Clothing made from moleskin is noted for its softness and durability. Some variants of the cloth are so densely woven as to be windproof. Most manufacture of this cloth takes place in British mills. Noted clothiers who use a great deal of moleskin in their garments are Barbour and Lambourne.

    A moleskin is also a skin coloured piece of covering for the genital area of a female. The name derives from the shape of the covering. Such were often used by moviemakers in Hollywood. The most famous incident involving a moleskin, was when Janet Leigh lost hers during the shower scene of Psycho. Unfazed, she remarked that no-one (meaning the staff present) was seeing anything they had not seen before.

    Moleskin is also used to darn pointe shoes.
    This article about textiles is a stub. You can help Wikipedia by expanding it.

    Perhaps you weren’t so far wrong about”foreskin” too!

    Comment by Grannie D — November 9, 2007 @ 9:43 pm

  45. Brilliant observations! How lucky you are.

    Comment by ~Tim — November 10, 2007 @ 3:08 am

  46. Princess shoes, eh? Well, now that we are back in Europe I can teeter around Paris in my princess shoes to my hearts content (although possibly my flat boots are a bit kinder to my feet where cobbles are concerned…). And my husband introduced me to Moleskines when we met – I bought the Paris one before we got here and can’t wait to fill it in!

    Comment by Passementerie (was Sarah in Marrakech) — November 10, 2007 @ 7:26 pm

  47. I hope next flight I get to sit next to people like you*

    Comment by Alix — November 11, 2007 @ 3:12 pm

  48. @ 39, would that little troll happen to have a name that starts with a “T”, and, possibly, ends with an “R”? Because if so, said troll is hilarious and we miss said troll’s funny comments in the comment box.

    @36, Nobby, I often use “chort” and guff” in my IM window instead of “lol”.

    Short for “chortle” and “guffaw”. Only my cousin is willing to play along with this. :ol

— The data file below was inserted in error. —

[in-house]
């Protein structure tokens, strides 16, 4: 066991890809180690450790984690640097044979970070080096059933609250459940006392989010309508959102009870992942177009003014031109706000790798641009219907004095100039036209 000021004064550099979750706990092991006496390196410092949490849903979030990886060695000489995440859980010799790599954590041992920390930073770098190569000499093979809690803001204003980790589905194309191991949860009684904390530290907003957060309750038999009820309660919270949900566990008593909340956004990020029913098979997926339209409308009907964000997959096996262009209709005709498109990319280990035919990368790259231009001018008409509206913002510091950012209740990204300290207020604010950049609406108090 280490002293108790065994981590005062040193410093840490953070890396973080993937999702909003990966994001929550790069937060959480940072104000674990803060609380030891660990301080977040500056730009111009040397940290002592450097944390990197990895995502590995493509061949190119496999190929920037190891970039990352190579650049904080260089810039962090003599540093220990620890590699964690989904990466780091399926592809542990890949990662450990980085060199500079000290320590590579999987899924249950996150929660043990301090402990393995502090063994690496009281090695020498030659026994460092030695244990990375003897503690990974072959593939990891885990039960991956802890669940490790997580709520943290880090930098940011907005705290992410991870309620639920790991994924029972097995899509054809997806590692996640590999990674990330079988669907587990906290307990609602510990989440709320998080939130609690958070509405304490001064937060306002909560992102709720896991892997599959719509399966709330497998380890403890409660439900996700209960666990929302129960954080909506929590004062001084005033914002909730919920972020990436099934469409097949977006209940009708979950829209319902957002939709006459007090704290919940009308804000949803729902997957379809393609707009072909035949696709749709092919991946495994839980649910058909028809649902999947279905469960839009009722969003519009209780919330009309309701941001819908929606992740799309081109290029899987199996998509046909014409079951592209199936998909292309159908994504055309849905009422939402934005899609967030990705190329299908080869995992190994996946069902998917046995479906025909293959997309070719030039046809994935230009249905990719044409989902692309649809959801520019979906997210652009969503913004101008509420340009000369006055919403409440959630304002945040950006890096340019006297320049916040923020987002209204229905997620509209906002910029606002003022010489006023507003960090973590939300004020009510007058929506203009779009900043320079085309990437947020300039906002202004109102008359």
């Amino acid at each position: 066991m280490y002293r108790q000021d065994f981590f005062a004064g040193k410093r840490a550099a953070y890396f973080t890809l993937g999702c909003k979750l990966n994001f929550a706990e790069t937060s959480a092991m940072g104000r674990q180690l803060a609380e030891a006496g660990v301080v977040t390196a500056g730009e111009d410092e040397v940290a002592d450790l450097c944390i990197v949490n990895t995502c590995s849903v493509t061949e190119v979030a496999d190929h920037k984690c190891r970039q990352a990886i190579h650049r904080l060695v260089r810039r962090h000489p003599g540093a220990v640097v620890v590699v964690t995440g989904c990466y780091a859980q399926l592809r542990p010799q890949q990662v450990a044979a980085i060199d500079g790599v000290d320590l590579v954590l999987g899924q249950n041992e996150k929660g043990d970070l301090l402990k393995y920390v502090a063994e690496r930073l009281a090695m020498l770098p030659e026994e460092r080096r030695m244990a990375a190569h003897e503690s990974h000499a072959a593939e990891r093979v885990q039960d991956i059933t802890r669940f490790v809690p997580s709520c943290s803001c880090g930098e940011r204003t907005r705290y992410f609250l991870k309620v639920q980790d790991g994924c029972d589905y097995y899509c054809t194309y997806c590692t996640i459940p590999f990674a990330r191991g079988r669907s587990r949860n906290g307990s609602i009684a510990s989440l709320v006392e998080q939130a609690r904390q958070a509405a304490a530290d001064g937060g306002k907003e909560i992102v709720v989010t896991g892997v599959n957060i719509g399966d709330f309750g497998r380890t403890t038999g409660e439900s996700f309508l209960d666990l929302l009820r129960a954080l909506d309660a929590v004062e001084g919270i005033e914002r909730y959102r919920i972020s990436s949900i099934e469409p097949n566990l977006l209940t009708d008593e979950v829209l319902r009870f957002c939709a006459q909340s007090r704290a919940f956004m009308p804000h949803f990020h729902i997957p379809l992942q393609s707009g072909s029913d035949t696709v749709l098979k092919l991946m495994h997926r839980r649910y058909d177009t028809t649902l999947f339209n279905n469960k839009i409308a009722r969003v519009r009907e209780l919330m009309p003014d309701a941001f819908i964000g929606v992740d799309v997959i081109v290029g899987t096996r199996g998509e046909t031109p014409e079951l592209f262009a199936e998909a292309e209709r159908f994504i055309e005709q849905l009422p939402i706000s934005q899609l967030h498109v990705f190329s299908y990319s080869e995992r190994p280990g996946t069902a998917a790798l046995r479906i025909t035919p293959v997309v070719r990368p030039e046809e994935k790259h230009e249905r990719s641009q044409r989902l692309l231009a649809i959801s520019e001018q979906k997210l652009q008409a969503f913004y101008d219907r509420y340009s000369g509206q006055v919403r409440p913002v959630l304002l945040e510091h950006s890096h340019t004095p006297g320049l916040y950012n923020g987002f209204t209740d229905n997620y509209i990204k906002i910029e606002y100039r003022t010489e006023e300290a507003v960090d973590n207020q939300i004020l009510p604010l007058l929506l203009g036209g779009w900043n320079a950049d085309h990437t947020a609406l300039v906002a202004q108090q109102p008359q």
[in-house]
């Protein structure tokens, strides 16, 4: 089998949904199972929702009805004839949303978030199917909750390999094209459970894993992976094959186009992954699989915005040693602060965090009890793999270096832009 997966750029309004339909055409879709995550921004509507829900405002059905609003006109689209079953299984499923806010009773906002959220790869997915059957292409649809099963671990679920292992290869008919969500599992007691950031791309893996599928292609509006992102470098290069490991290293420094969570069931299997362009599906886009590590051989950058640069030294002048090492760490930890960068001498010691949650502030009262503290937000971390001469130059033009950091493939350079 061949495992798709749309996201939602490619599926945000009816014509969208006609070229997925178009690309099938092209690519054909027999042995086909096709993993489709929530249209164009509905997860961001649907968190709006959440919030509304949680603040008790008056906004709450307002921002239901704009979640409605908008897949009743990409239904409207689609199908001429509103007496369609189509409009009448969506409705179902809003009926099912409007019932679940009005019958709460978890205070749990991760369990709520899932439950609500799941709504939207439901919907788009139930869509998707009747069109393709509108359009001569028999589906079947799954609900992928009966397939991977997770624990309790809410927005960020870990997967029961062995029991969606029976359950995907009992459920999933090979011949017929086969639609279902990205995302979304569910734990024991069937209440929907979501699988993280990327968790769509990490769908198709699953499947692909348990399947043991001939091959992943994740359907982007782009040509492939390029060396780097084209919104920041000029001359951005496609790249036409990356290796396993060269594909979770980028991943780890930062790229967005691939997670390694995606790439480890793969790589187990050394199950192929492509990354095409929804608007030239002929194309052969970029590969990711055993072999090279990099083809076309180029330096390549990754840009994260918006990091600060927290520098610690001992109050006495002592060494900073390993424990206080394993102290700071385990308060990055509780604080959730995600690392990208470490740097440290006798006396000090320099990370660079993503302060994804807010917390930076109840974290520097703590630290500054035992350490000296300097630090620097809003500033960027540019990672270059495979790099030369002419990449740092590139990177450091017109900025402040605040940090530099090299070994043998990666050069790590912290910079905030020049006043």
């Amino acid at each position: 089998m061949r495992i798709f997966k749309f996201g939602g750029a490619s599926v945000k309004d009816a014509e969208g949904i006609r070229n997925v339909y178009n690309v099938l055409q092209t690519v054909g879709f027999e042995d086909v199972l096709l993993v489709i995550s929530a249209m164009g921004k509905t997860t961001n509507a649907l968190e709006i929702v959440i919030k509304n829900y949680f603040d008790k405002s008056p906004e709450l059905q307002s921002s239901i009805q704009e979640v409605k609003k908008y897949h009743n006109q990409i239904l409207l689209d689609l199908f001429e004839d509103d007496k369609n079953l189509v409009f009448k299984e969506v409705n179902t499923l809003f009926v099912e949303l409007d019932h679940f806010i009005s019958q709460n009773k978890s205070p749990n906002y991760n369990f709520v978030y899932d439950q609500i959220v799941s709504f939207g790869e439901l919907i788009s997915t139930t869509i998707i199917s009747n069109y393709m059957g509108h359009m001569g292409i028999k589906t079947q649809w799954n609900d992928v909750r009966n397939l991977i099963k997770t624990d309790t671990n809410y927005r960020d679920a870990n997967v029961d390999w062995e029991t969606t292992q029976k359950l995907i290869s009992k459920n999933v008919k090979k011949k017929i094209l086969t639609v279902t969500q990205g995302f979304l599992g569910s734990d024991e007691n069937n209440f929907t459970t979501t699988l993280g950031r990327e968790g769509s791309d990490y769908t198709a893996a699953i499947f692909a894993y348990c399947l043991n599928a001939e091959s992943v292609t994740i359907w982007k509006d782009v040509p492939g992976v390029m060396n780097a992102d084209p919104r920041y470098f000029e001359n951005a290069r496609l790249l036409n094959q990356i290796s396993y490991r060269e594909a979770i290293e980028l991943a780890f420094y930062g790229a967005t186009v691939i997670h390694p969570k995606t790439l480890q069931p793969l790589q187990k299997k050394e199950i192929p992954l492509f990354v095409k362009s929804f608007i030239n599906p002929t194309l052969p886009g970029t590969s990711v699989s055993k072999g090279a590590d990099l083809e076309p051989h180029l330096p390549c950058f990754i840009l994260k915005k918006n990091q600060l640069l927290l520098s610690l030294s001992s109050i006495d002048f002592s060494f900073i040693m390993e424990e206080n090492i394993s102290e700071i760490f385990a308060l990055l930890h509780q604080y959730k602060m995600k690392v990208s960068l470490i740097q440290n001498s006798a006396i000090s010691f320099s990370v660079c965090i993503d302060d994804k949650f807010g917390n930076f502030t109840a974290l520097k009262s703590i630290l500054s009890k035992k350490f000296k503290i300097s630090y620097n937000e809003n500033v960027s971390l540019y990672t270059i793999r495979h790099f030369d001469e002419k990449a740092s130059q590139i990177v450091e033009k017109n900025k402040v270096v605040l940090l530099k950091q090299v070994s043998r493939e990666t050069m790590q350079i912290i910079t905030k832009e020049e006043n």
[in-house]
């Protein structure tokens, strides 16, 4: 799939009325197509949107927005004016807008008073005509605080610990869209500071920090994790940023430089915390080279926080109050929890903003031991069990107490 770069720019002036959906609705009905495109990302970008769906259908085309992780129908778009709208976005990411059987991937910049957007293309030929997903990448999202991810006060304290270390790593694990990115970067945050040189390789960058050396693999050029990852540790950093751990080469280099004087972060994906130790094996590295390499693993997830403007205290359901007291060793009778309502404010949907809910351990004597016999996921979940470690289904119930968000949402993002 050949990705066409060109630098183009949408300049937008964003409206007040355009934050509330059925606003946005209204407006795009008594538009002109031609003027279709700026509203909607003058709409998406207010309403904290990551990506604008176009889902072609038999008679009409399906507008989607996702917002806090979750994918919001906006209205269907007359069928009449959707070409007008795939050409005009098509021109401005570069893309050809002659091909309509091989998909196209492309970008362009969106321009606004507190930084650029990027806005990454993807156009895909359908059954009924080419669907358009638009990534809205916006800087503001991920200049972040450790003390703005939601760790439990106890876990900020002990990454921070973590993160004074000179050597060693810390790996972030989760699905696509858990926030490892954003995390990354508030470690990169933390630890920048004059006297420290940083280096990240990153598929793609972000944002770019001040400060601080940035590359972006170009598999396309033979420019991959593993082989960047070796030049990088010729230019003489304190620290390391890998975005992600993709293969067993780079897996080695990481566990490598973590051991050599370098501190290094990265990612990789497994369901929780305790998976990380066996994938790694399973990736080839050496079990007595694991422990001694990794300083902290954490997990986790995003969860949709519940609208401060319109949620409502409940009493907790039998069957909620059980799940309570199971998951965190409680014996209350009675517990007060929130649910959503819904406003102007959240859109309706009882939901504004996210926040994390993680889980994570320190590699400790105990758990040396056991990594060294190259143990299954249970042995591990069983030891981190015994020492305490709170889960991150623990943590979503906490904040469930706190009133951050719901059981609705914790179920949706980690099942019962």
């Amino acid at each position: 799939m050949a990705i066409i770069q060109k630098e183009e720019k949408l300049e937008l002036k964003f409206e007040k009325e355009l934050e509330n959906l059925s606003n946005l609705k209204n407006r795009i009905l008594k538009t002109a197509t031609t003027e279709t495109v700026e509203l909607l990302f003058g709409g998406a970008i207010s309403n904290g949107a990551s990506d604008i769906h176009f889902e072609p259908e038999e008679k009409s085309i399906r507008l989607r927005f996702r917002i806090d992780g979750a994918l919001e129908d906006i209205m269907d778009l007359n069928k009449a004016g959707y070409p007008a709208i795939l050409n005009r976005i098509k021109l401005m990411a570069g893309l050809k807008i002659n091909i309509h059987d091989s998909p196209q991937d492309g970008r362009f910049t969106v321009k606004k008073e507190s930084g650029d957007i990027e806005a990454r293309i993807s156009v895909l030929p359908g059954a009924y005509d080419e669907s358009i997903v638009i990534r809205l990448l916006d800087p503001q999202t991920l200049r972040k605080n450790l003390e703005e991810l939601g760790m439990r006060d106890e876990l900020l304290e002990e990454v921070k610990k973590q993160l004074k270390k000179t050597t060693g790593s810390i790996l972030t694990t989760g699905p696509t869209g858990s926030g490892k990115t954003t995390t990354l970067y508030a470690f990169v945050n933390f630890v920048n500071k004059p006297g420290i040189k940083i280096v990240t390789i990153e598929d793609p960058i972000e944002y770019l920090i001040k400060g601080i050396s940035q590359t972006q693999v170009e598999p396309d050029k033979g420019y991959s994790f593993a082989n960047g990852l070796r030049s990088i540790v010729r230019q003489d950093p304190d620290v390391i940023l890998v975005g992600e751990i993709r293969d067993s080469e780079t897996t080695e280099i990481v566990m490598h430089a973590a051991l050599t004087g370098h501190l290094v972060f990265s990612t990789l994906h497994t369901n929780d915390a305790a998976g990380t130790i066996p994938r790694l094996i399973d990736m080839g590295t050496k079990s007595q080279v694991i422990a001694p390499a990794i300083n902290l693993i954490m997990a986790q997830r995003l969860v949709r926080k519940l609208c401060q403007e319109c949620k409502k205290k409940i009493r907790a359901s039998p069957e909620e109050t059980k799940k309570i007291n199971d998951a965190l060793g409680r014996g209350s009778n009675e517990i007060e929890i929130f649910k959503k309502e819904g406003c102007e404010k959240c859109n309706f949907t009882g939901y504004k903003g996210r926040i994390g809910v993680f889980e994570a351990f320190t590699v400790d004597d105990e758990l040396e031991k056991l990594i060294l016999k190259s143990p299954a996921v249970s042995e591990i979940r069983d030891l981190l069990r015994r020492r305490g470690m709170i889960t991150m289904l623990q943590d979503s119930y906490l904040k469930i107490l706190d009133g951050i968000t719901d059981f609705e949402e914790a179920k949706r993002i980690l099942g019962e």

Comment by Eclat in Paris — November 11, 2007 @ 8:23 pm

  49. I would concur. Chocolate and coffee can both easily be argued as vegetables. Alas, not five servings, though.

    Tadpole’s noticing of the flexible “x” mark reminded me of a conversation back in my early high school years. Not only is it short for “no, you can’t do that” as well as “kisses”, but also makes appearances in shorthand:
    Xmas = Christmas (X = Christ? must have something to do with the greek character, chi)
    xaction = Transaction (transcontinental, too?)
    Then there’s all those places we are taught to use X as a variable in math…

    I think she’s on to something here! Might be due to the fact that the letter x is highly underused in regular English, it stands in a lot. It’s nice to have the option of moonlighting now and then, I suppose.

    I really like the bit about the toboggan. Maybe next trip, she will ask the attendant to use the slide when the flight is over!

    Comment by Gruntled — November 11, 2007 @ 10:44 pm

  50. Every week I take at least two flights with Air France.

    And on every last one of them I’ve been wearing princess shoes.

    But only in my mind.

    Hey, we all need something to get us through the day…

    Comment by travelling but not in love — November 12, 2007 @ 1:47 am

  51. Princess shoes? I’ll never look at those ladies of the night precariously perched atop vertiginously high heels the same way again. I wonder what your kid would make of Birkenstocks or Crocs…

    Comment by Ariel — November 12, 2007 @ 3:29 pm

  52. Sorry, I was having an Ivor Biggun moment.

    Comment by nobby — November 12, 2007 @ 6:43 pm

  53. hahaa. Votre blog est tres drole. I just started a blog with my friend recently — please check it out and comment if you’d like. Merci!

    Comment by Denise — November 12, 2007 @ 11:41 pm

  54. #43:

    If we’re allowed coffee and chocolate as vegetables, I will claim beer, wine and whiskey as vegetables too

    You’re absolutely right. Coffee? Made from beans, a vegetable. Wine? Grapes, a fruit. Whiskey? Made from grain, and everyone needs some carbs.

    I shall go and pour myself a glass of wine — oops, fruit juice.

    Comment by Passante — November 14, 2007 @ 3:49 am

  55. To successfully read this blog, guys and girls, open a page with AltaVista-Babel Fish Translator next to Petite Anglaise page. When you come across a French word, or a post, cut and paste into it into Babel Fish to stay in touch with the stream.
    For the odd foreign word, or trade name, such as Moleskine, you should have a third page open at your favourite search engine.
    Simple, really. I discovered that Moleskine had recently been out of production, had been produced from the nineteenth century, and is back in production by the Italians.
    You have to use all the tools, all of the time.

    Comment by PeterG — November 14, 2007 @ 12:47 pm